Avant-garde cooking is having a very good year. The cooking style was recently canonized in Nathan Myhrvold’s lavishly photographed, six-volume tome Modernist Cuisine: The Art and Science of Cooking. High priests of haute cooking, Ferran Adrià and Wylie Dufresne, best known for bringing laboratory techniques to the plate, traded in their whites for tweed and stepped into the classroom at Harvard. And on the Syfy channel, Top Chef alum Marcel Vigneron puts molecular gastronomy on display in Marcel’s Quantum Kitchen.
But there’s another movement afoot in lay cooking circles, one that’s looking backward rather than forward. Home cooks are finding inspiration in the past, digging up centuries-old recipes more familiar to the likes of Thomas Jefferson than Thomas Keller.
About a year ago Shannon Mustipher, 32, a food activist who lives in Brooklyn, started testing recipes from 18th- and 19th-century American cookbooks. Intrigued by the roots of African-American cuisine in her hometown of Charleston, South Carolina, Mustipher began researching the food of James Hemings, Thomas Jefferson’s chef, and other early African-American cooks. She planned a Thanksgiving dinner that took several cues from early American Thanksgivings, buying nothing from commercial grocers. In fact, she avoided them altogether for six months.
“I tried to think what would happen if I was living in 1675 and imagined myself in that role,” she said.
Mustipher said she likes the bygone eras evoked in old recipes and cookbooks: “I am struck by what reads to me like essays on morals and ethics. They talk about being a good person and keeping a household.”
Her approach to finding recipes, however, is typically modern: Mustipher searches for public domain cookbooks on the Internet and downloads them to her Kindle. Among her favorites is Amelia Simmons’ American Cookery, the first cookbook by an American published in 1796.
Laura Kenyon, a 33-year-old blogger, lives in Canandaigua, New York and cooks recipes of a slightly later vintage, mostly from the 1940s to 1970s. She started the blog Retro Recipe Challenge in 2006 and invites other bloggers to cook recipes written before 1980. Like Mustipher, Kenyon sees preparing vintage recipes as a way of exploring history. She rummages for old cookbooks at vintage stores, flea markets, and church lawn sales.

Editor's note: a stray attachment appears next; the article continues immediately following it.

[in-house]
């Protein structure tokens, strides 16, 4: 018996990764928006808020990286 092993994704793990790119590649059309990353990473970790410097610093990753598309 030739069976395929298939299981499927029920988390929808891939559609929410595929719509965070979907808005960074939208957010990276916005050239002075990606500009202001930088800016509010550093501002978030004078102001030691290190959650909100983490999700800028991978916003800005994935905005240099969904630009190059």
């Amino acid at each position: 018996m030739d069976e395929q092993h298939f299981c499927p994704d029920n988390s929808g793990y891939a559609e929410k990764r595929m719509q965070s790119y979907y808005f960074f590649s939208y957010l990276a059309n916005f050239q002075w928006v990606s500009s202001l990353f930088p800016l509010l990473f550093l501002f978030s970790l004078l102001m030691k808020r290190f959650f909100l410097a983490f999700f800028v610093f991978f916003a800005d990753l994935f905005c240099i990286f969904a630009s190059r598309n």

“They’re a snapshot of what our country or any country was like at that time,” she said. Bonnie Slotnick, the owner and operator of an antiquarian and out-of-print cookbook store in New York’s West Village, said she’s noticed an increase in people looking for centuries-old cookbooks.
“It’s not enough that I can pay my rent this month,” she said, “but there’s definitely an increased interest.”
There is one book she can’t keep in stock, and it’s not Myhrvold’s opus.
“The 1969 Betty Crocker cookbook is the most popular, the most in-demand cookbook in the United States right now,” Slotnick said.
Even with the convenience of modern appliances, cooking like Amelia Simmons, the original American cookbook author, is no easy feat today. Relying on outdated texts can pose a challenge. Recipes often call for obscure animal parts (written at a time when people raised and slaughtered their own animals) and lack particulars about cooking times and temperatures. Just like with today’s haute cooking, when an old recipe fails, it can bomb. Take Marsala Gelee—retro gelatin shots—which Kenyon recently attempted.
“It was disgusting,” she said.
Yet many grab hold of grandma’s recipes because they are often easier to pull off. “Even if you’re really into food, being able to cook something retro is more accessible than cooking that spring pea foam. If I want to play in my own kitchen, I need to play with something that I can find,” Kenyon said.
Plus even the most intrepid home cook likely doesn’t have access to the tools of modernist cuisine like agar-agar (Japanese gelatin), or transglutaminase (aka “meat glue”), so testing a long-lost recipe allows experimentation, even without liquid nitrogen or a syringe at hand.
Classics like meatloaf, fondue, and chicken potpie still find a home on many American menus, but leading chefs seem prepared to get into the act too. In the fine dining world, Chicago’s Grant Achatz, a wizard of molecular gastronomy, opened Next restaurant, which features a rotating menu that focuses on a specific time and place every three months. Achatz’s current theme? Paris 1906—Escoffier at the Ritz.
Claire Saffitz is a writer living in New York.